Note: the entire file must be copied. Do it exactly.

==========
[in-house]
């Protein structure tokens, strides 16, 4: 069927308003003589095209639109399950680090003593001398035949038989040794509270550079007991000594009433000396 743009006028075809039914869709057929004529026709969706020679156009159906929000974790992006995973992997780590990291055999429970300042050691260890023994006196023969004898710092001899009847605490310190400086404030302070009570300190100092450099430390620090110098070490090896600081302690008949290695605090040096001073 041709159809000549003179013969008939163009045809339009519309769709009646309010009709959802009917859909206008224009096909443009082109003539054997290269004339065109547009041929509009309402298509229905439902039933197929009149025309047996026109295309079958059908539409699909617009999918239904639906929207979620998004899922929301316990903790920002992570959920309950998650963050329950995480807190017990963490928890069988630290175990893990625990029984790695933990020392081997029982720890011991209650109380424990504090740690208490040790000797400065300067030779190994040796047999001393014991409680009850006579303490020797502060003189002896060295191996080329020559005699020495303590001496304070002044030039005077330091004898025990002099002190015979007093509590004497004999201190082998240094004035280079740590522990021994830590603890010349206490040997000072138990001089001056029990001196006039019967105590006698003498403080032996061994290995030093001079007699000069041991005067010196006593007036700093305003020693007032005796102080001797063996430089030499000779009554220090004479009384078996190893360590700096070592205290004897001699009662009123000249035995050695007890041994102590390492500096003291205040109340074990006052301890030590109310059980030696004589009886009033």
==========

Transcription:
[in-house]
């Protein structure tokens, strides 16, 4: 069927308003003589095209639109399950680090003593001398035949038989040794509270550079007991000594009433000396 743009006028075809039914869709057929004529026709969706020679156009159906929000974790992006995973992997780590990291055999429970300042050691260890023994006196023969004898710092001899009847605490310190400086404030302070009570300190100092450099430390620090110098070490090896600081302690008949290695605090040096001073 041709159809000549003179013969008939163009045809339009519309769709009646309010009709959802009917859909206008224009096909443009082109003539054997290269004339065109547009041929509009309402298509229905439902039933197929009149025309047996026109295309079958059908539409699909617009999918239904639906929207979620998004899922929301316990903790920002992570959920309950998650963050329950995480807190017990963490928890069988630290175990893990625990029984790695933990020392081997029982720890011991209650109380424990504090740690208490040790000797400065300067030779190994040796047999001393014991409680009850006579303490020797502060003189002896060295191996080329020559005699020495303590001496304070002044030039005077330091004898025990002099002190015979007093509590004497004999201190082998240094004035280079740590522990021994830590603890010349206490040997000072138990001089001056029990001196006039019967105590006698003498403080032996061994290995030093001079007699000069041991005067010196006593007036700093305003020693007032005796102080001797063996430089030499000779009554220090004479009384078996190893360590700096070592205290004897001699009662009123000249035995050695007890041994102590390492500096003291205040109340074990006052301890030590109310059980030696004589009886009033």